Reader Level:
Articles

JavaScript Building Blocks

By Sonia Bhadouria Vishvkarma on October 18, 2012
I'm going to discuss JavaScript building-blocks for beginners.
  • 1
  • 0
  • 2686

JavaScript Building Blocks

I'm going to discuss JavaScript building-blocks for beginners.

JavaScript Write

JavaScript can write to a web document.

If you are writing to a document using double-quote encapsulation, you must escape all double-quotes in your content with a backslash ( \ ) symbol.

If you are writing to a document using single-quote encapsulation, you must escape all single-quotes in your content with a backslash ( \ ) symbol.

Write content using double-quote encapsulation

<script type="text/javascript">

    document.write("<h3>Joe's BBQ Shack</h3>");

    document.write("<p>I named my restaurant \"Joe's BBQ Shack\"</p>");

</script


Write content using single-quote encapsulation

<script type="text/javascript">

    document.write('<h3>Joe\'s BBQ Shack</h3>');

    document.write('<p>I named my restaurant "Joe\'s BBQ Shack"</p>');

</script>

write-content-double-single-quote-in-javascript.png

 

Combining strings using the "+" addition operator

 

<script type="text/javascript">

    document.write("We can " + "combine strings " + "usimg the addition operator.");

</script>

 

addition-operator-in-javascript.png

JavaScript Comments

Comments are used for human reading only usually. They are not processed by the browser software.

They are handy for leaving yourself notes in large scripts, or for disabling entire sections of code for troubleshooting faulty code.

They can be placed anywhere in your JavaScript.

<script type="text/javascript">

    // This is a single line comment

    /* This is a single line comment */

    /* This multiline comment will not be processed by the browser software when the script runs*/

</script>


JavaScript Variables

Think of a variable as a container in which you can place any literal values into, or assign it to represent an object that you have created.

The variable value can be changed or have operations performed on them. Every variable you create in JavaScript is associated to an object or data type that you can access the properties and methods of.

<script type="text/javascript">

    var a = 5;

    var b = 3;

    var c = a + b;

    document.write("Answer to the problem is: " + c);

    document.write("<hr / >");

    var person1 = "Bill";

    var person2 = "Sara";

    var myText = person1 + " went to school with " + person2;

    document.write(myText);

</script>


variables-in-javascript.png

Alter a variable's value at any point in your script:

<script type="text/javascript">

    var a = 5; // initialize the variable near the top of script

    a = 10; // alter the variable value any time you need to in script

    var b = 3;

    var c = a + b;

    document.write("Answer to the problem is: " + c);

    document.write("<hr / >");

    var person1 = "Bill";

    var person2 = "Sara";

    var myText = person1 + " went to school with " + person2;

    document.write(myText);

</script>


alter-variables-in-javascript.png

Variables can also represent  JavaScript objects you might work with.

<script type="text/javascript">

    var now = new Date();

    document.write(now);

</script>



JavaScript Objects

Objects are the data types of
JavaScript. Each variable that you create or literal value that you work with is an object that has specific methods and properties that you can access when working with that type of data, which is one of the biggest aspects of understanding any modern scripting language.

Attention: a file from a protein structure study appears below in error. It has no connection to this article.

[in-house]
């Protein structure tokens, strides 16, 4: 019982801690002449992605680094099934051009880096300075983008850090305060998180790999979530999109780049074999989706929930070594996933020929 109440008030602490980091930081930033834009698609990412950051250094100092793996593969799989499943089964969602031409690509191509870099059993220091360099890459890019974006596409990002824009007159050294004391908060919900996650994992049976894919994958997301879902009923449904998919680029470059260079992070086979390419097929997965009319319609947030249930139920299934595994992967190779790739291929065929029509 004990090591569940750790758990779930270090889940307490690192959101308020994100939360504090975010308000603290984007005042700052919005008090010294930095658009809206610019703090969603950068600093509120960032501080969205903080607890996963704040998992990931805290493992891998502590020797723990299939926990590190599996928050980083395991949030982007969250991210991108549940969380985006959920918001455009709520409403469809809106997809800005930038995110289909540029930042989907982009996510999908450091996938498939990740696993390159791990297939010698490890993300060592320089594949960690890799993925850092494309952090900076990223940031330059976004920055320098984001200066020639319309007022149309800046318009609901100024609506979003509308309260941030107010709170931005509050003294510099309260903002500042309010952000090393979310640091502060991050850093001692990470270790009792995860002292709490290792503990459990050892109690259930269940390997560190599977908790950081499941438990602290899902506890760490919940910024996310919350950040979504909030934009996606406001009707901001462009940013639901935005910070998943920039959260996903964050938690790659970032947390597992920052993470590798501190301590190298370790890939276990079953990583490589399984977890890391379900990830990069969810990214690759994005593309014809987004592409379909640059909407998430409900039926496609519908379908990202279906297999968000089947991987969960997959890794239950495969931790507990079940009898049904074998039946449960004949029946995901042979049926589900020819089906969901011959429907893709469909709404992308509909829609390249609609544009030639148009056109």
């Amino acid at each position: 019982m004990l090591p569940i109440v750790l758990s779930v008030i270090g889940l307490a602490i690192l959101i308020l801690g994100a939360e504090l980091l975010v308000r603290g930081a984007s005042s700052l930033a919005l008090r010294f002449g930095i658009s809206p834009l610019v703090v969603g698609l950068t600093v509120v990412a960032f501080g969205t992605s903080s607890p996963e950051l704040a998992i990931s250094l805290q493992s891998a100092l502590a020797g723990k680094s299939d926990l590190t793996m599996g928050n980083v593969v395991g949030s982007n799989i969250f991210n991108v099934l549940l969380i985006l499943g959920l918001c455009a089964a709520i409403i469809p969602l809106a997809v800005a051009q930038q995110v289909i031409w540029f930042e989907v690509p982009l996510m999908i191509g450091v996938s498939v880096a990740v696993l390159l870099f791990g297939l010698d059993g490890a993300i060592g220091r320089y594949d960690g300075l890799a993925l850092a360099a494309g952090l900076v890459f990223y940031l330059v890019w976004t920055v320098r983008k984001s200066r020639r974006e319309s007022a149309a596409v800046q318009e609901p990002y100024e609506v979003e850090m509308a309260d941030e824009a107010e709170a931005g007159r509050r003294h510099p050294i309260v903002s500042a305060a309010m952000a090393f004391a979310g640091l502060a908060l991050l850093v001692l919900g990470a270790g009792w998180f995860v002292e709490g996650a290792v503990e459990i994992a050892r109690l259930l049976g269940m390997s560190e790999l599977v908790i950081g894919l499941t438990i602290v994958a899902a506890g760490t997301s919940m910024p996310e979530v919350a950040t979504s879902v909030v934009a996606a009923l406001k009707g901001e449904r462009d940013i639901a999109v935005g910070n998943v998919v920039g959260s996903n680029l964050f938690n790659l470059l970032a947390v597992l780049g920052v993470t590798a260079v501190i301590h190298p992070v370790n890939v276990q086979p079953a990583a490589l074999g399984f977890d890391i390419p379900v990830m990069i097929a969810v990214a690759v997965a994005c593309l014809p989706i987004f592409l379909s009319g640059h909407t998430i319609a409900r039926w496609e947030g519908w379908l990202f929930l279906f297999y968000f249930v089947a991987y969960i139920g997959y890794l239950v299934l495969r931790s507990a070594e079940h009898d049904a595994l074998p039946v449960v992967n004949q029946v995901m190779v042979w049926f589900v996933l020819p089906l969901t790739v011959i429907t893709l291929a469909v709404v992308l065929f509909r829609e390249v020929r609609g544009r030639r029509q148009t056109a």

JavaScript also allows a script author to create custom objects to extend the language. JavaScript supports automatic data type casting for objects. Which simply means that we do not have to explicitly define each variable's data type as we create them unless our script demands it.

JavaScript will interpret the value and assign it a data type (data object) automatically if one is not specified by you.

Objects, Properties and Methods Explained

Once the object is created in your script (which we have tons of examples for), you can then access or manipulate its properties and perform any methods associated with that object's data type.

Here is a good way to view Objects, accessing their Properties, and perform their Methods.

Object = Gun

Properties | color = "Black" | maker = "Bushmaster" | type = "Assault Rifle"

Methods = shoot(), safety(), reload()

NOTE: Many times the property values of an object will affect its methods in various ways.

JavaScript Standard Objects:

String Object

For working with string data in JavaScript.

Array Object

For compartmentalized data processing.

Date Object

For date and time programming.

Math Object

For mathematical calculations in JavaScript.

Number Object

For working with numeric data in JavaScript.

RegExp Object

For matching text against a pattern.

Boolean Object

For representing false and true values.

Function Object

For calling dormant segments of your code to run.

object Object

Extend JavaScript by creating your own custom objects

JavaScript Functions

Functions are segments of your script that do not run until they are called to execute in your document.

They can be executed by HTML events or JavaScript events, and they will only run when that event fires off.

The various examples below lend good insight into the aspects of function creation.

Any user initiated event can make your function run

 

<script type="text/javascript">

    function myFunction()

    {

        var status = document.getElementById("status");

        status.innerHTML = "Sonia Vishvkarma";

    }

</script>

<p>

    <input type="button" value="Click Me" onclick="myFunction()">

</p>

<h3 id="status"></h3>

 

user-initiated-event-in-javascript.png

An event of the window or document can make your function run 

<script type="text/javascript">

    function myFunction()

    {

        var status = document.getElementById("status");

        status.innerHTML = "The page finishing loading made my function run.";

    }

    window.onload = myFunction;

</script>

<h3 id="status"></h3>


event-window-in-javascript.png

Make your functions more powerful by adding arguments

Arguments are an aspect of function creation that make your functions much more dynamic, useful and reusable.